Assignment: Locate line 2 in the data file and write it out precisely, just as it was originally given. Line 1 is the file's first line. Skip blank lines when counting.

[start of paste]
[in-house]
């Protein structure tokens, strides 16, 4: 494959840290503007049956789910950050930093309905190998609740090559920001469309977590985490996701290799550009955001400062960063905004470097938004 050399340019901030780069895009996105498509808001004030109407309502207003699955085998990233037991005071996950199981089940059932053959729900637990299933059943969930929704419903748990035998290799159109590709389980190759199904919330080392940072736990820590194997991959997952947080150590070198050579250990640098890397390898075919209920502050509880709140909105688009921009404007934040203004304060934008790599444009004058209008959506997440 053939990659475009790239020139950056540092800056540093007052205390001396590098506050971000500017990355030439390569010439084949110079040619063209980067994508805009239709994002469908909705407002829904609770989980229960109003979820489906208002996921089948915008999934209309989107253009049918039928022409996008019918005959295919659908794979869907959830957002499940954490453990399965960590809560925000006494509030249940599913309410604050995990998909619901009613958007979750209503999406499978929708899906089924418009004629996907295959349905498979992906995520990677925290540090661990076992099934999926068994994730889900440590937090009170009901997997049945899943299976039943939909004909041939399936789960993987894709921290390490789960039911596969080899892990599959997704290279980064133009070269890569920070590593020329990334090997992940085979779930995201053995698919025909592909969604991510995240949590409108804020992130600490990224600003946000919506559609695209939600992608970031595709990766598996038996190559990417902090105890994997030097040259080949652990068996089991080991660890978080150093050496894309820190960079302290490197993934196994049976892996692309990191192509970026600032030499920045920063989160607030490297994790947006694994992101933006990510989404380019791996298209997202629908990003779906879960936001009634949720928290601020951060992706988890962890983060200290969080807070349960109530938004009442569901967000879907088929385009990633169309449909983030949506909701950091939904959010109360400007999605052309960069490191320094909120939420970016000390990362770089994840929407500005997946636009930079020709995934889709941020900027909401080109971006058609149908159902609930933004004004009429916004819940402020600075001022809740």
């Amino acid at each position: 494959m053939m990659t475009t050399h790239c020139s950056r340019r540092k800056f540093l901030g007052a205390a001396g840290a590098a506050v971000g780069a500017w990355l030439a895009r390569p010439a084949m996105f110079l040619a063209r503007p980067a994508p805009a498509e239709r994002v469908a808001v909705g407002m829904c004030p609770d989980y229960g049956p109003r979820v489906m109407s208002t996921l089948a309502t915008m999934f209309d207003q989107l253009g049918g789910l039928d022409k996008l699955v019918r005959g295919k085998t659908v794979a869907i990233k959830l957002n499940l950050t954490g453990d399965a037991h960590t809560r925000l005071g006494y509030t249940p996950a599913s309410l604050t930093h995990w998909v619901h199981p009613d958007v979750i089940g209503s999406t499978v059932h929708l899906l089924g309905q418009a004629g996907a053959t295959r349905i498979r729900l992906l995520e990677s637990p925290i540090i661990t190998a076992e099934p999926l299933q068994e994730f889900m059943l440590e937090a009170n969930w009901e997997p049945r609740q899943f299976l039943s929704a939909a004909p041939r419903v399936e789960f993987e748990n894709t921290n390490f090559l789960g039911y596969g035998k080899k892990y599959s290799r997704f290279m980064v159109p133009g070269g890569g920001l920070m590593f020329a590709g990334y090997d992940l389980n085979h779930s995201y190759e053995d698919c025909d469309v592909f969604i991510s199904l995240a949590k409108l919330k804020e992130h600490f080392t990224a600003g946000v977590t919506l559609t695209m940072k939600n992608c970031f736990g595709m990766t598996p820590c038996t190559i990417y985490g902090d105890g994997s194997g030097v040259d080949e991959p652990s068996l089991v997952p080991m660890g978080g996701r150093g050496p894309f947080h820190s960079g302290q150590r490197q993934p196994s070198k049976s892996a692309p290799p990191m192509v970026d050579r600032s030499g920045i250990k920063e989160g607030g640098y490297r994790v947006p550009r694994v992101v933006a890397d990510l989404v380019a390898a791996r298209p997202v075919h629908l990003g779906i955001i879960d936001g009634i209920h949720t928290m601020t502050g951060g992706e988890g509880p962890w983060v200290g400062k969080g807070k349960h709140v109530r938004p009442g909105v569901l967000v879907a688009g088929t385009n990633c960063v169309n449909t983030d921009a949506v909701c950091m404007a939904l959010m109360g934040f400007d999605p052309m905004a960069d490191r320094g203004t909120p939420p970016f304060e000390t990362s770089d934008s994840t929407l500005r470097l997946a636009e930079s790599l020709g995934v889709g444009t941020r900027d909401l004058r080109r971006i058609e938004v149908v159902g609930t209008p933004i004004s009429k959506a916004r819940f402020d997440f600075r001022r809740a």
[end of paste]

């Protein structure tokens, strides 16, 4: 494959840290503007049956789910950050930093309905190998609740090559920001469309977590985490996701290799550009955001400062960063905004470097938004 050399340019901030780069895009996105498509808001004030109407309502207003699955085998990233037991005071996950199981089940059932053959729900637990299933059943969930929704419903748990035998290799159109590709389980190759199904919330080392940072736990820590194997991959997952947080150590070198050579250990640098890397390898075919209920502050509880709140909105688009921009404007934040203004304060934008790599444009004058209008959506997440 053939990659475009790239020139950056540092800056540093007052205390001396590098506050971000500017990355030439390569010439084949110079040619063209980067994508805009239709994002469908909705407002829904609770989980229960109003979820489906208002996921089948915008999934209309989107253009049918039928022409996008019918005959295919659908794979869907959830957002499940954490453990399965960590809560925000006494509030249940599913309410604050995990998909619901009613958007979750209503999406499978929708899906089924418009004629996907295959349905498979992906995520990677925290540090661990076992099934999926068994994730889900440590937090009170009901997997049945899943299976039943939909004909041939399936789960993987894709921290390490789960039911596969080899892990599959997704290279980064133009070269890569920070590593020329990334090997992940085979779930995201053995698919025909592909969604991510995240949590409108804020992130600490990224600003946000919506559609695209939600992608970031595709990766598996038996190559990417902090105890994997030097040259080949652990068996089991080991660890978080150093050496894309820190960079302290490197993934196994049976892996692309990191192509970026600032030499920045920063989160607030490297994790947006694994992101933006990510989404380019791996298209997202629908990003779906879960936001009634949720928290601020951060992706988890962890983060200290969080807070349960109530938004009442569901967000879907088929385009990633169309449909983030949506909701950091939904959010109360400007999605052309960069490191320094909120939420970016000390990362770089994840929407500005997946636009930079020709995934889709941020900027909401080109971006058609149908159902609930933004004004009429916004819940402020600075001022809740």